Faced with the unfolding horror of these uncertain and unsettling times, the role that artists and their work can play in our lives as a source of comfort, a way to make sense of a world that seems to be crumbling, and a spotlight on abuse or inequality becomes especially clear. Canberra-based artist eX de Medici is renowned for her ability to shoulder these artistic responsibilities, juxtaposing the fragility of floral ornamentation with the paraphernalia of violence and state control in works that Australian National Capital Artists Inc Critic-in-Residence Sophia Halloway describes in our April 2020 issue as both a declaration of ‘the transience of life and the futility of pleasure’, and ‘an interrogation of power, who wields it and to what ends’.
When Halloway and De Medici met earlier this year, ‘conversation inevitably turned to the recent bushfire crisis … [its] human and environmental impact [as well as] a sense of hopelessness at a perceived complacency of government’. Although catastrophic, that tragedy has now been pushed far from our minds by the global existential threat of COVID-19, imbuing Halloway’s closing words with a haunting prescience: ‘De Medici warns of our complacency and a need to be constantly alert to … catastrophe. Everything can change in a moment … we are seduced and distracted by beauty and false liberty. Deceit makes itself known, but too late. Slowly, slowly, then all at once’.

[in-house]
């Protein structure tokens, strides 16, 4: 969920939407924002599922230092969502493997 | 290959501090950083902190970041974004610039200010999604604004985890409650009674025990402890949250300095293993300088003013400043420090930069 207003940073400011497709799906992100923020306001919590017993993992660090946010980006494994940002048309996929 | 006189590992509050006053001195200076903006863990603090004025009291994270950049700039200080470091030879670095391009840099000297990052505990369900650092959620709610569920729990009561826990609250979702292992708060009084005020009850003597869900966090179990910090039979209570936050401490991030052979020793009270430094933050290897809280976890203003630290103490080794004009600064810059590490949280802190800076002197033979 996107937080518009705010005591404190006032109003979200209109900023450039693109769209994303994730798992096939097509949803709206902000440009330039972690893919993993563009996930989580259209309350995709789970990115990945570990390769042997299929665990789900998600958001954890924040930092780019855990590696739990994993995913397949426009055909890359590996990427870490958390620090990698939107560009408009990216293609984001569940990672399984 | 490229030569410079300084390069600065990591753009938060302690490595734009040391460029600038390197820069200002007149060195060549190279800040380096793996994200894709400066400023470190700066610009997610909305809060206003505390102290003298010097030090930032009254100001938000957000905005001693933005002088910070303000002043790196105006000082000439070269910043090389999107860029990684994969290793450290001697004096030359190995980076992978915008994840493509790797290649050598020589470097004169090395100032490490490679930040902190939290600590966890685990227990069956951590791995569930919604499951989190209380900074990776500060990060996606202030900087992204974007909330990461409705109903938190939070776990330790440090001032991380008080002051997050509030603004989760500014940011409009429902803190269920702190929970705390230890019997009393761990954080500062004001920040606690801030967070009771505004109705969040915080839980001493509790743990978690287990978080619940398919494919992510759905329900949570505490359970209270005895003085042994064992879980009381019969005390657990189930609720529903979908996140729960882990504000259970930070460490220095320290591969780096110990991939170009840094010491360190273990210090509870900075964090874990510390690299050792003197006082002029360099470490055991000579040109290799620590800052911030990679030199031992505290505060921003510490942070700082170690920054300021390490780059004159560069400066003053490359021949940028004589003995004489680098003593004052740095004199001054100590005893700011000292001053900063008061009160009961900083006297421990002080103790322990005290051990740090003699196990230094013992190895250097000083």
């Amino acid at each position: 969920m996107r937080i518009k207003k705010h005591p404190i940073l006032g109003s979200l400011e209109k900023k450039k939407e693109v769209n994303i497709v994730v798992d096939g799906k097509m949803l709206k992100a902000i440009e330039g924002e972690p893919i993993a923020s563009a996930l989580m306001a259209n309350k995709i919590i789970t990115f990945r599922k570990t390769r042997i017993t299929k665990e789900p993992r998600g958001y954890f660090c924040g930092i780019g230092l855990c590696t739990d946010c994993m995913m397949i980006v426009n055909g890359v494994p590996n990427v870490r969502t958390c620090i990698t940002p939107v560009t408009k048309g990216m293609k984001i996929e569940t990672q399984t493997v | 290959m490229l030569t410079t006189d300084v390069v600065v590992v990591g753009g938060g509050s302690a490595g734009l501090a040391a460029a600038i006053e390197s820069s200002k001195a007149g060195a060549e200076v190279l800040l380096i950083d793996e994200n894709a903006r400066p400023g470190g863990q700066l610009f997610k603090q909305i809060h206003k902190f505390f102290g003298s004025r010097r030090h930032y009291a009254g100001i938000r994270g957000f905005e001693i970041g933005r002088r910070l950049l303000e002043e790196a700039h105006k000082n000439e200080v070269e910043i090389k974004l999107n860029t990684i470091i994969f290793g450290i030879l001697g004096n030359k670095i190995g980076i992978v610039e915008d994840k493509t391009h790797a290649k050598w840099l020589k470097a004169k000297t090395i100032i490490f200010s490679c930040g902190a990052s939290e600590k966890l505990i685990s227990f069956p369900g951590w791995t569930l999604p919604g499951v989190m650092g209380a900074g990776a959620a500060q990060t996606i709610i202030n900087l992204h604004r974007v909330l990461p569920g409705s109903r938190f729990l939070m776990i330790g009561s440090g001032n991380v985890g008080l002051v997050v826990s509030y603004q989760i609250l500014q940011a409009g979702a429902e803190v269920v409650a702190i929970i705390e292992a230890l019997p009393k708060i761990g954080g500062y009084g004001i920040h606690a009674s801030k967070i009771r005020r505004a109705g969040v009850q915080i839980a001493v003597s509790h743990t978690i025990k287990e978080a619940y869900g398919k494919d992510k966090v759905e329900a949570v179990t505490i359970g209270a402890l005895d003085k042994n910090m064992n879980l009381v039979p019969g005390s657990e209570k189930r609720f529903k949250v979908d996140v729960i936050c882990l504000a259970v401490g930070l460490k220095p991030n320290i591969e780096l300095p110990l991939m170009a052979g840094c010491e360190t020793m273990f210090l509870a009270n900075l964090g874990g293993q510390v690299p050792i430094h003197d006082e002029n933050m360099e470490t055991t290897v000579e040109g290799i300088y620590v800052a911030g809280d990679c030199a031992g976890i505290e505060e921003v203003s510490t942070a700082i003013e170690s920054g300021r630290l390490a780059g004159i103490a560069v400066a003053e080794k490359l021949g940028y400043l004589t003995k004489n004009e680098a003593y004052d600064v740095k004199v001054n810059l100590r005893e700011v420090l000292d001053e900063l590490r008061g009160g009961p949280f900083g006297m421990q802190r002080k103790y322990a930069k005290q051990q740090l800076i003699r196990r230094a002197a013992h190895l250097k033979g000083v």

Art Monthly, 2020
Image: eX de Medici, ‘Proximity to Authority (Isfahan)’, 2012, watercolour and gold leaf on paper, 114 x 136 cm; image courtesy the artist and Sullivan + Strumpf, Sydney and Singapore.